In the drawing, there is shown high voltage accelerating apparatus 1 capable of producing a beam of high energy electrons for irradiating the chlorobenzene swollen polymer in accordance with the invention. High voltage accelerating apparatus 1 may be of the type disclosed in Patent 2,-l44,518Westendorp, assigned to the same assignee as the present application. In general, this apparatus comprises a resonant system having an open magnetic circuit inductance coil (not shown) which is positioned within a tank 2 and energized by a source of alternating voltage to generate a high voltage across its extremities. At the upper end (not shown) of a sealed-off, evacuated, tubular envelope 3 is located a source of electrons which is maintained at the potential of the upper extremity of the inductance coil, whereby a pulse of electrons is accelerated down envelope 3 once during each cycle of the energizing voltage when the upper extremity of the inductance coil is at a negative potential with respect to the lower end. Further details of the construction and operation of high voltage accel erating apparatus 1 may be found in the aforementioned Westendorp patent and in Electronics, vol. 17, pages 1 3 (Dec. 1944).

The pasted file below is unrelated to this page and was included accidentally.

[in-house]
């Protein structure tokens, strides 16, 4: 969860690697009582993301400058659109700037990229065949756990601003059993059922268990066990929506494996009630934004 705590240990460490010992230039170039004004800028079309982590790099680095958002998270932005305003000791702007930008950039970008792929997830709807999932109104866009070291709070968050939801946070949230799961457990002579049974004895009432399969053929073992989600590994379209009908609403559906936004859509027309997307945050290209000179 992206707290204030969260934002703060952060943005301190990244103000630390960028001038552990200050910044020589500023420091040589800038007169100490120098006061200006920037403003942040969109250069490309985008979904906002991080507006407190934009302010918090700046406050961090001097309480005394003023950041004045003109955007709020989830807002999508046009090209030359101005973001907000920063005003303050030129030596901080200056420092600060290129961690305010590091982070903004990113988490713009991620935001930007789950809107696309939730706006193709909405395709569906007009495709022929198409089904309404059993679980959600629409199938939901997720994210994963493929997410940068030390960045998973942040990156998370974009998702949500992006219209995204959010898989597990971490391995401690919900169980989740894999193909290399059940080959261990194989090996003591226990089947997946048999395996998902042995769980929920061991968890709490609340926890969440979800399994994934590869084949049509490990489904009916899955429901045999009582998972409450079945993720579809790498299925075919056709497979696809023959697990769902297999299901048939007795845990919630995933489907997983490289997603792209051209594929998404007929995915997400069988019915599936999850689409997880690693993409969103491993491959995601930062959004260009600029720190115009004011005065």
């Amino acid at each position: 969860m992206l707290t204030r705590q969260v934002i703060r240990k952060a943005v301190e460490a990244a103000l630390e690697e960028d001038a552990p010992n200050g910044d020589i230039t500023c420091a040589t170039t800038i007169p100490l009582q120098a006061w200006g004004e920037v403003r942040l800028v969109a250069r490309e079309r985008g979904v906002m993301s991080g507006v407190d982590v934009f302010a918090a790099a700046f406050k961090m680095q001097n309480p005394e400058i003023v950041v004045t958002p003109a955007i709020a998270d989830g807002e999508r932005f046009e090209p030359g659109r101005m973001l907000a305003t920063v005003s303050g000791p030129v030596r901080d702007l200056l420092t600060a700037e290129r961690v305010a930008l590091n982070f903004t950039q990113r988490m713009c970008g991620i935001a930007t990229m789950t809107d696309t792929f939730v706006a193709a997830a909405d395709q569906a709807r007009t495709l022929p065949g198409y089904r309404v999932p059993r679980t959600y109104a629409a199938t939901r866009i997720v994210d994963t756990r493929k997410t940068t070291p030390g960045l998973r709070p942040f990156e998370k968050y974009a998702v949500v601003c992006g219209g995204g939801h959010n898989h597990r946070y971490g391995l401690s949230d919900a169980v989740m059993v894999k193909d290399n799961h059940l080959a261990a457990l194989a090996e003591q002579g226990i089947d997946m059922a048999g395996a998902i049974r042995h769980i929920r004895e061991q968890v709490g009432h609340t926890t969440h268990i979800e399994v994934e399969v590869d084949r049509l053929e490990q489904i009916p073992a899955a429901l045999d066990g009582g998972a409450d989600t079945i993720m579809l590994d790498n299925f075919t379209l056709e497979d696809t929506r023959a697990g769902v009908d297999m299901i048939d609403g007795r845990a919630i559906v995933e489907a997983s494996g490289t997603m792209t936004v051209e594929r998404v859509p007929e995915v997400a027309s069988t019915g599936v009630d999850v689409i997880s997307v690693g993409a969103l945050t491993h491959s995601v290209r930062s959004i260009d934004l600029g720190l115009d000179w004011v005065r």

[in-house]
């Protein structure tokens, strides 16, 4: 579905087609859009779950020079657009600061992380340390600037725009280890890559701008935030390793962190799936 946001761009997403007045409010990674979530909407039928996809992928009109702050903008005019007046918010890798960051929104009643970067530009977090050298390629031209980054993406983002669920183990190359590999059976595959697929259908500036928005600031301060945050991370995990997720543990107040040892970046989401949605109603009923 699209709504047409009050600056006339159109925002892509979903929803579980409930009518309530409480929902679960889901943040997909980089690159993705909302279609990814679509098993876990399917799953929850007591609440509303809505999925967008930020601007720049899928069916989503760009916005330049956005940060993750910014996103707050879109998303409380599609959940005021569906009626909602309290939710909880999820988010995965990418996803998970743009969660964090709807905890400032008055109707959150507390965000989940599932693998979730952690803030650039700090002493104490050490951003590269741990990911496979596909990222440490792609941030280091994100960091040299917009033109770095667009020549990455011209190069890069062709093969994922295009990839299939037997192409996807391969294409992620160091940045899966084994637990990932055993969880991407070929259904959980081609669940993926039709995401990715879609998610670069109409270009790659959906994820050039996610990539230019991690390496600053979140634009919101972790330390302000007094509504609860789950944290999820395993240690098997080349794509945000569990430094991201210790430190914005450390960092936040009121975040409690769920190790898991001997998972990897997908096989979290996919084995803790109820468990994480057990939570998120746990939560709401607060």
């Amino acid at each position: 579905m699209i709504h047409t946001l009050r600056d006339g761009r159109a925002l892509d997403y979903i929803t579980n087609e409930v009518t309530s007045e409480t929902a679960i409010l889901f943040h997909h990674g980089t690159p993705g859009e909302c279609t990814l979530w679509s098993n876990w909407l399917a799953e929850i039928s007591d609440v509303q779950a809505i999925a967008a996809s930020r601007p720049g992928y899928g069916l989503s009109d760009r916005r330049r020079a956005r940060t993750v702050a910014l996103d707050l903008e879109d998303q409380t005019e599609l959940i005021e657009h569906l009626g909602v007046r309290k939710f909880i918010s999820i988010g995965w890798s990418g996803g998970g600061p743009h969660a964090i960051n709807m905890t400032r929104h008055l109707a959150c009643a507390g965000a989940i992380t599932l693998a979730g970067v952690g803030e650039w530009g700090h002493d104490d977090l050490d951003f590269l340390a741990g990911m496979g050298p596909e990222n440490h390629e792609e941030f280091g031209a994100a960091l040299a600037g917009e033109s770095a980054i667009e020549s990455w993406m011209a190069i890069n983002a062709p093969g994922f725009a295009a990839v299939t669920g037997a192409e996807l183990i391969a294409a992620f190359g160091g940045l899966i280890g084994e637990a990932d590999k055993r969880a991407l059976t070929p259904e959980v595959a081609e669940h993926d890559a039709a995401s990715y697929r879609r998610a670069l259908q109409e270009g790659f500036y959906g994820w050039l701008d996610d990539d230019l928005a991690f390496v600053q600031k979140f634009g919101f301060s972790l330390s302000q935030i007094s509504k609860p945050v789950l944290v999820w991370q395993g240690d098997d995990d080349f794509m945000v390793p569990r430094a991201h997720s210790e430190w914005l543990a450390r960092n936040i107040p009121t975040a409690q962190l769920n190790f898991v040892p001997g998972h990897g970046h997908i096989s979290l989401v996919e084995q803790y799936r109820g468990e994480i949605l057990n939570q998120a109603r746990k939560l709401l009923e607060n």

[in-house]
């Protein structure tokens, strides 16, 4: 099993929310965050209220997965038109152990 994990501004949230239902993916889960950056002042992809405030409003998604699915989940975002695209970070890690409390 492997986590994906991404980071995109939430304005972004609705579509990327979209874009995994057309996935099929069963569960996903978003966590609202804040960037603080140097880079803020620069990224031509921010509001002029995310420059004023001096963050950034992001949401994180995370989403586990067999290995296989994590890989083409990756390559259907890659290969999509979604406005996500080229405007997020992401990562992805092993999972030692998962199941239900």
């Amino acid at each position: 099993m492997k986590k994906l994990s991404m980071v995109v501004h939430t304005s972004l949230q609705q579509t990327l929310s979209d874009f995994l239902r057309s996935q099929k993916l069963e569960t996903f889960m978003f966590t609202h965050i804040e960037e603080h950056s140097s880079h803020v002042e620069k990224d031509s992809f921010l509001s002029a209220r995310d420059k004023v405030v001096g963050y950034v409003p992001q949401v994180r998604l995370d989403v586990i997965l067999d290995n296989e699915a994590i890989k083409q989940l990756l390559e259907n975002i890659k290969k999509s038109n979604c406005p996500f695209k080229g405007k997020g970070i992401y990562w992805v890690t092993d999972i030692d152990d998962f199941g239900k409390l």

To permit utilization of the high energy electrons accelerated down envelope 3, there is provided an elongated metal tube 4, the upper portion 5 of which is hermetically sealed to tank 2, as. illustrated, by any convenient means, such as silver solder. The lower portion 6 of tube 4 is conical in cross-section to allow an increased angular spread of the electron beam. The emergence of high energy electrons from tube 4 is facilitated by an end-window 7 which may be hermetically sealed to tube 4 by means of silver solder. End window '7 should be thin enough to permit electrons of desired energy to pass therethrough but thick enough to withstand the force of atmospheric pressure. Stainless steel of about 0.002 inch thickness has been found satisfactory for use with electron energies above 230,000 electron volts or greater. Beryllium and other materials of low stopping power may also be employed effectively. By forming endwindow 7 in arcuate shape as shown, greater strength for resisting the force of atmospheric pressure may be obtained for a given window thickness. Desired focussing of the accelerated electrons may be secured by a magnetic-field generating winding 8 energized by a source of direct current 9 through a variable resistor 9.